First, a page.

Eying array-based comparative genomic hybridization as the next big growth opportunity in the microarray-analysis software market, BioDiscovery has signed its first bundling agreement with an array-CGH provider, and in April plans to launch a new data-management product that will integrate CGH and gene-expression data.
This week, the company announced that it had signed an alliance with Empire Genomics under which Empire will market BioDiscovery’s ImaGene aCGH software along with its own array-CGH chips.
BioDiscovery CEO Soheil Shams told BioInform this week that the company is also preparing to introduce an enterprise data-management platform called Array Results Manager at the annual meeting of the American Association for Cancer Research in April.
Shams said that the company has installed ARM at several cancer centers already, but hasn’t formally announced its launch yet. The official release in April will include a module to enable researchers to integrate CGH and expression results, “which is where I think a lot of oncology research is going to go,” he said.
BioDiscovery was founded in 1997, “so we’re pretty familiar with the microarray market, and I see CGH growing faster than expression because with gene expression, you’re measuring a dynamic phenomenon,” Shams said. “Here’s it’s the actual DNA — it’s more of a static measurement, kind of like a SNP,” Shams said. “So I think it’s a lot better from a software perspective in that it doesn’t have a lot of the ambiguities that gene expression does.”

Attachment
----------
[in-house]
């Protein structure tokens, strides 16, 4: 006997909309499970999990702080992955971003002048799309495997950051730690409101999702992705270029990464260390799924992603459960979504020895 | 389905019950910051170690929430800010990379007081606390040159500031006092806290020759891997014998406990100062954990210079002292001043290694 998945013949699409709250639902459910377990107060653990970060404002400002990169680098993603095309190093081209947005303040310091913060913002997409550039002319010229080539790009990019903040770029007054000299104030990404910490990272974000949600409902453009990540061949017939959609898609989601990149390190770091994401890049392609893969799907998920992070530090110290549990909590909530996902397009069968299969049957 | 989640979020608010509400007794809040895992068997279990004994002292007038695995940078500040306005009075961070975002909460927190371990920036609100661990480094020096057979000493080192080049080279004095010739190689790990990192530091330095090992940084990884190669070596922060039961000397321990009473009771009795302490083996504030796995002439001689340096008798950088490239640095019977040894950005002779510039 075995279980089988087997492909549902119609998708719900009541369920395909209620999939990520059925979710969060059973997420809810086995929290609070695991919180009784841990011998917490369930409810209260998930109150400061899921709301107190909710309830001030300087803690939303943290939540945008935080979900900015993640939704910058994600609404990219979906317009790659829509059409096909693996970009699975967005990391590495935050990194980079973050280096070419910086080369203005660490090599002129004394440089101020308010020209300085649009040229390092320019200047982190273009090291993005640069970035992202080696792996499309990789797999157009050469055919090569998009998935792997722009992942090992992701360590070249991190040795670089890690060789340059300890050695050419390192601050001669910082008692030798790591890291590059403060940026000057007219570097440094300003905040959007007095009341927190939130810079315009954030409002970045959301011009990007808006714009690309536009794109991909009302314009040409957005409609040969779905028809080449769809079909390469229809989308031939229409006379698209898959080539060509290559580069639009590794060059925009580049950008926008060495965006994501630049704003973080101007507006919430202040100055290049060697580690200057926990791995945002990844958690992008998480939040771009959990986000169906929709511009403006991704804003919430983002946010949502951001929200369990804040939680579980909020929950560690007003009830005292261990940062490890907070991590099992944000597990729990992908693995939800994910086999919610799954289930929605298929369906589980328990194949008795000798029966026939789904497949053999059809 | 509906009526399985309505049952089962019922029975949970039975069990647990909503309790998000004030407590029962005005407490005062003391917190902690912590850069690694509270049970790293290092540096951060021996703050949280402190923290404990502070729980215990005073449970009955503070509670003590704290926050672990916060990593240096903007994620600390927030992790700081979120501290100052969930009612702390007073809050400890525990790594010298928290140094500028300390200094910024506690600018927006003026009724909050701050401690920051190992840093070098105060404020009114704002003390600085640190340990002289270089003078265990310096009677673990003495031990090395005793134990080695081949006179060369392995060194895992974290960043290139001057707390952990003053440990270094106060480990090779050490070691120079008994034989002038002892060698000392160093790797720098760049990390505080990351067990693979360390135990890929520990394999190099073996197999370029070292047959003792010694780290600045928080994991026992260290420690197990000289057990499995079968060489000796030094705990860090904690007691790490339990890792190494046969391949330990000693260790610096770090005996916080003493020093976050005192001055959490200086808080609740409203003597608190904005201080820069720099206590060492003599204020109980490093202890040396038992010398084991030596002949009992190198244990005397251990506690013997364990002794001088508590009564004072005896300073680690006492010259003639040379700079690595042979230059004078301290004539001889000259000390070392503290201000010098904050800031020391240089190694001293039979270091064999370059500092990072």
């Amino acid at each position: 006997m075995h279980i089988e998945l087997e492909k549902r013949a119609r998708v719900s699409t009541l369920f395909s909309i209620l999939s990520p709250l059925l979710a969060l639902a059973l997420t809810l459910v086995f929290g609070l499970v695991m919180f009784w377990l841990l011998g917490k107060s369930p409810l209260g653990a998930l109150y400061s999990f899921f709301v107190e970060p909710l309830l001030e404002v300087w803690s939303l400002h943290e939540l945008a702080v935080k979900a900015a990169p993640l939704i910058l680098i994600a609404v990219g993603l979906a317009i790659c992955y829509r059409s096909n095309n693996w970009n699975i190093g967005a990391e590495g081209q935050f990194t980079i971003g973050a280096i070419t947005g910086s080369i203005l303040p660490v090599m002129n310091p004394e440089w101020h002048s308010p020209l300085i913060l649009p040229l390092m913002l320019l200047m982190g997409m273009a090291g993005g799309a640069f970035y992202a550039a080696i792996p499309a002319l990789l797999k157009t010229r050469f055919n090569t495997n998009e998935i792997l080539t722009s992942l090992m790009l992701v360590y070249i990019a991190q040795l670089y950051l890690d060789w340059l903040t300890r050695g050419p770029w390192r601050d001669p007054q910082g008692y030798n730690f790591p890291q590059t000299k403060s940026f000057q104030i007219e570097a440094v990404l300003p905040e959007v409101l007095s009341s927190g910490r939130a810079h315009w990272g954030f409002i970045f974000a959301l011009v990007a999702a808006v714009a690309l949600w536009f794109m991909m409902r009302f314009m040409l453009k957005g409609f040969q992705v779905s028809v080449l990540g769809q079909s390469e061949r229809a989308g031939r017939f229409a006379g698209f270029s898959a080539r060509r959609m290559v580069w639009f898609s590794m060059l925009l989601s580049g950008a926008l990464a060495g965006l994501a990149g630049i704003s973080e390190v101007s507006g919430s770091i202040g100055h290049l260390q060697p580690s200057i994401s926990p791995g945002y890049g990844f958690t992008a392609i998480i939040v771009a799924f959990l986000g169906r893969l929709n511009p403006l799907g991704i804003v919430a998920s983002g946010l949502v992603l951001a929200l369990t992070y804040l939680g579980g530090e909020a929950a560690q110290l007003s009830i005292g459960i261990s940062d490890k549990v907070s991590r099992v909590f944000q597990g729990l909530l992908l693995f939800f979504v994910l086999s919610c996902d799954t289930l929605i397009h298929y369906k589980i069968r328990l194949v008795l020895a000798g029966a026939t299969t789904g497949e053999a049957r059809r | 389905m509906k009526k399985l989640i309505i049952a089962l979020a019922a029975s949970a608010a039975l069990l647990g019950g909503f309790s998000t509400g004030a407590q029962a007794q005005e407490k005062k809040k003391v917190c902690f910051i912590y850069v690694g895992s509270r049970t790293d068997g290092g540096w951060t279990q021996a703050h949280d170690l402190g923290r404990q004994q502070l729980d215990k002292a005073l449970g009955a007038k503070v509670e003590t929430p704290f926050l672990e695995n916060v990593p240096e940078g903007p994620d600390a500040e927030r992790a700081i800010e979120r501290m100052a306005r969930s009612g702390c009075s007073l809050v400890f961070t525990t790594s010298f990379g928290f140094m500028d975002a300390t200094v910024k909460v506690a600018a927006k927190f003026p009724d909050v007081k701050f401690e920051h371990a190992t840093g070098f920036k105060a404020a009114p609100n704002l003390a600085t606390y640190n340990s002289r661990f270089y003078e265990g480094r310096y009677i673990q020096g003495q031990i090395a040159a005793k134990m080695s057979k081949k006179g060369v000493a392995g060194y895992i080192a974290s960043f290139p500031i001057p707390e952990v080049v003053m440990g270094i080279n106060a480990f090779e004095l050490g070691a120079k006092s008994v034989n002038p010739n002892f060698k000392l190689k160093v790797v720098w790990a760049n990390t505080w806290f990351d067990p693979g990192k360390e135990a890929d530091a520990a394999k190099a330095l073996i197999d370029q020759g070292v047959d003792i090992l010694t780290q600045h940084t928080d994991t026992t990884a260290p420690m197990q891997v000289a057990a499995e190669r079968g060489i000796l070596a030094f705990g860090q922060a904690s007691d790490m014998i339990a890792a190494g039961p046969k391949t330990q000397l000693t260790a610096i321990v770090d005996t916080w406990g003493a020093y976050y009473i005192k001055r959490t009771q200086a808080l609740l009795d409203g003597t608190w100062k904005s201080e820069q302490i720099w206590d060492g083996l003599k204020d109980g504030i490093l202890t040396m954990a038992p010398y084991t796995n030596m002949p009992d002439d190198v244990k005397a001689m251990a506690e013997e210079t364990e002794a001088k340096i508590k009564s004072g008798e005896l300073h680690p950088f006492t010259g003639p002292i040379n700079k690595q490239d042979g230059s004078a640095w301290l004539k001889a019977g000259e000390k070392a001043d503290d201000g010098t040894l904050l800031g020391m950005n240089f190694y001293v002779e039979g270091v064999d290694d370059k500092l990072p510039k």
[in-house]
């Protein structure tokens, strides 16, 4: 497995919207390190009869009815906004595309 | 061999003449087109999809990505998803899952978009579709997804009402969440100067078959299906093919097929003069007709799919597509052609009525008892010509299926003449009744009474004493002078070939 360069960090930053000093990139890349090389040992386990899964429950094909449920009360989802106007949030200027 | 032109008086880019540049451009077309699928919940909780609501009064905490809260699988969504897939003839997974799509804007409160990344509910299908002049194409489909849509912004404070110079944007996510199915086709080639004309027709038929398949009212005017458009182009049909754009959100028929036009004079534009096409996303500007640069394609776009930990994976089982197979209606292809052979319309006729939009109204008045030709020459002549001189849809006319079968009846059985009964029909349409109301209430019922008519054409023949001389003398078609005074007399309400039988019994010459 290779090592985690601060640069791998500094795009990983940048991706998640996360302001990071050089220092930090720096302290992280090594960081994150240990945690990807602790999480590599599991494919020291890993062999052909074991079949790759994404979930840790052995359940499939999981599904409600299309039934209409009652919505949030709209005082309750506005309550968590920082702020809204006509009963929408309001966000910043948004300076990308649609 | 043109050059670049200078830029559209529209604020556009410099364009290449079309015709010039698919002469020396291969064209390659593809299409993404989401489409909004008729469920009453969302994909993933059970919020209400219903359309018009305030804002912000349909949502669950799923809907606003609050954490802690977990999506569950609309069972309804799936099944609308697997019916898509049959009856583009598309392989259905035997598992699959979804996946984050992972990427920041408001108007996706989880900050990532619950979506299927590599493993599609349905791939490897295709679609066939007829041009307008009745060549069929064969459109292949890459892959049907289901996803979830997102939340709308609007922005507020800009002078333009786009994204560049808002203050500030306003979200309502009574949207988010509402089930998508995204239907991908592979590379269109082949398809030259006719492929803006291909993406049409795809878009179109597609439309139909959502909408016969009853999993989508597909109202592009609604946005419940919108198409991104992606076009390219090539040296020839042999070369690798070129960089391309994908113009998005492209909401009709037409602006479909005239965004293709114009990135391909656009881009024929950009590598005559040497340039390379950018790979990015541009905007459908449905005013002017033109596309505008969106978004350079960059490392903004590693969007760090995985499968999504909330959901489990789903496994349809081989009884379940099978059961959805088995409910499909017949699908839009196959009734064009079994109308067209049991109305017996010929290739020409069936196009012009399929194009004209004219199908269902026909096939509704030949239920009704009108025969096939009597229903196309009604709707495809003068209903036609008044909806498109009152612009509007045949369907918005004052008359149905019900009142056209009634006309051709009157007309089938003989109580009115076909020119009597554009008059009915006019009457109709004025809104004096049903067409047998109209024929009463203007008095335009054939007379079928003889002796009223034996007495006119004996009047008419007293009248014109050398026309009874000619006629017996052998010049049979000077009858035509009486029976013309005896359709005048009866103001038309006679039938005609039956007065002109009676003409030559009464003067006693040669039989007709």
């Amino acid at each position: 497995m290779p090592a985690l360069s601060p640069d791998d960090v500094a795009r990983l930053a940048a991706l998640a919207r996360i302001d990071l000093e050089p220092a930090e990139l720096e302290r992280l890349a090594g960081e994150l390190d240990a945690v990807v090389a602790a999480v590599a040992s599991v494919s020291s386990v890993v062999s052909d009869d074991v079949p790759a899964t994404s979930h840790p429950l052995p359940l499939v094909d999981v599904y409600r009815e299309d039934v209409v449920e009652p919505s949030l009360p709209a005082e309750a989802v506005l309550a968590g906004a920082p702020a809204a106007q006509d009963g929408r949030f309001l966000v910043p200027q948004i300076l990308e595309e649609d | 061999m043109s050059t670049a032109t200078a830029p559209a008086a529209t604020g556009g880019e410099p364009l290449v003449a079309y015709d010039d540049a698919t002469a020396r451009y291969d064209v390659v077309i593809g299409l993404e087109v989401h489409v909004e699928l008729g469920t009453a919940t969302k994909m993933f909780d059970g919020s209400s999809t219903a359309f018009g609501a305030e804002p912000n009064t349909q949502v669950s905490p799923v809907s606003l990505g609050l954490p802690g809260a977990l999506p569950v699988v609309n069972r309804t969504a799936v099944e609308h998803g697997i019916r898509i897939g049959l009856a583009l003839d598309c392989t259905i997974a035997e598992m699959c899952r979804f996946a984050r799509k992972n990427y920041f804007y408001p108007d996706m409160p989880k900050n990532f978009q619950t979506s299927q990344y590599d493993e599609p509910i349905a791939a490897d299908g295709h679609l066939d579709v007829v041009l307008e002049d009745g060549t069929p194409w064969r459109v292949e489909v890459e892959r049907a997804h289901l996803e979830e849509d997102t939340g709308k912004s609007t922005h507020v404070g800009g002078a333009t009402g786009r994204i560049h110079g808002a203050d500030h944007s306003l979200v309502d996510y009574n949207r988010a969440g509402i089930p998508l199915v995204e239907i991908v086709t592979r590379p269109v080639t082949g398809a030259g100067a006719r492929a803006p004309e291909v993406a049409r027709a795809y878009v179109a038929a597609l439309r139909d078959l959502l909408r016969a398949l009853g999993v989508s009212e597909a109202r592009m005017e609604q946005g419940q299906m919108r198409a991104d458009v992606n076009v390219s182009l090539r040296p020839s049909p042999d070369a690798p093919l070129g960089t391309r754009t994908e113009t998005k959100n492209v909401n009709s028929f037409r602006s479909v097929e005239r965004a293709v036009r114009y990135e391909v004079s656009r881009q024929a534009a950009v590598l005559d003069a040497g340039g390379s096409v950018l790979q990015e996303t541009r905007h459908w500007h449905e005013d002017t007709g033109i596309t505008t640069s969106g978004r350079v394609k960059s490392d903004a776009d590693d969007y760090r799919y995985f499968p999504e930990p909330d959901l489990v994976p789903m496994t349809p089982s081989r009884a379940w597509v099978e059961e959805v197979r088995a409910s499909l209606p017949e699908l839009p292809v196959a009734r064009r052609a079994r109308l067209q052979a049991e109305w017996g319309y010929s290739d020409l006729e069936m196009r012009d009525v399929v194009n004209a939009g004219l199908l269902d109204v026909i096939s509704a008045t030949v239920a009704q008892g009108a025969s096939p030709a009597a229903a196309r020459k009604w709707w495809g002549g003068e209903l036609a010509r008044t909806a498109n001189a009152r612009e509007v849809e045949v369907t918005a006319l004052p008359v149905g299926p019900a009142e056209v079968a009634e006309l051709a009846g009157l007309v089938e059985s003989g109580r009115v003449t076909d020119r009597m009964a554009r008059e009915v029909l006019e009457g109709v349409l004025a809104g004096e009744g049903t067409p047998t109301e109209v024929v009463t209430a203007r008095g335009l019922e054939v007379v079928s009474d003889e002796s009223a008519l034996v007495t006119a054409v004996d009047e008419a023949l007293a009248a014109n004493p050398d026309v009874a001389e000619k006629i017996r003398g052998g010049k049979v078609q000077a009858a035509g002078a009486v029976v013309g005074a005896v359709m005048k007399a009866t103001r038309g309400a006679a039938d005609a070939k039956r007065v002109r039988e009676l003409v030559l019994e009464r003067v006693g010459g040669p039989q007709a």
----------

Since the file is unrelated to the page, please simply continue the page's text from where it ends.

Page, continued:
Shams said that BioDiscovery first “tiptoed” into the CGH area around four years ago, but determined that the market — while promising — was still too immature at that time. After a “hibernation” period, the company began developing the CGH capability again and last October launched its first CGH module, ImaGene aCGH, as part of its ImaGene 7.0 microarray analysis platform.
“We went for a few years with the existing lineup of products, and in the background we’ve been developing a lot of new things that are just coming out,” he said.
“We went for a few years with the existing lineup of products, and in the background we’ve been developing a lot of new things that are just coming out.”
BioDiscovery is also looking to expand its analysis capabilities into other emerging areas of microarray analysis, such as methylation and SNP arrays, but Shams said the company felt that CGH was the best short-term target because it is important in the oncology research market, where the company has a strong customer base.
“Right now, I think it’s a good vacuum because there are hardly any commercial players in this space,” he said.
Other software firms have also been expanding beyond their core gene-expression offerings. Agilent, for example, offers Agilent CGH Analytics and Agilent Chip Analytics for chromatin immunoprecipitation-on-chip data, while Stratagene has released ArrayAssist Exon and ArrayAssist Copy Number.
Shams noted that BioDiscovery intends to differentiate itself by enabling researchers to integrate various flavors of microarray data. “There are niches out there that some of these vendors have gone into, but trying to put the platform together to integrate all of these different domains is actually quite difficult. You can’t just do it in a desktop type of an application,” he said.
“Since we’ve built this on top of seven years of development in the enterprise area with GeneDirector, it’s easy for us to keep adding these other modules for methylation and for SNPs,” he said.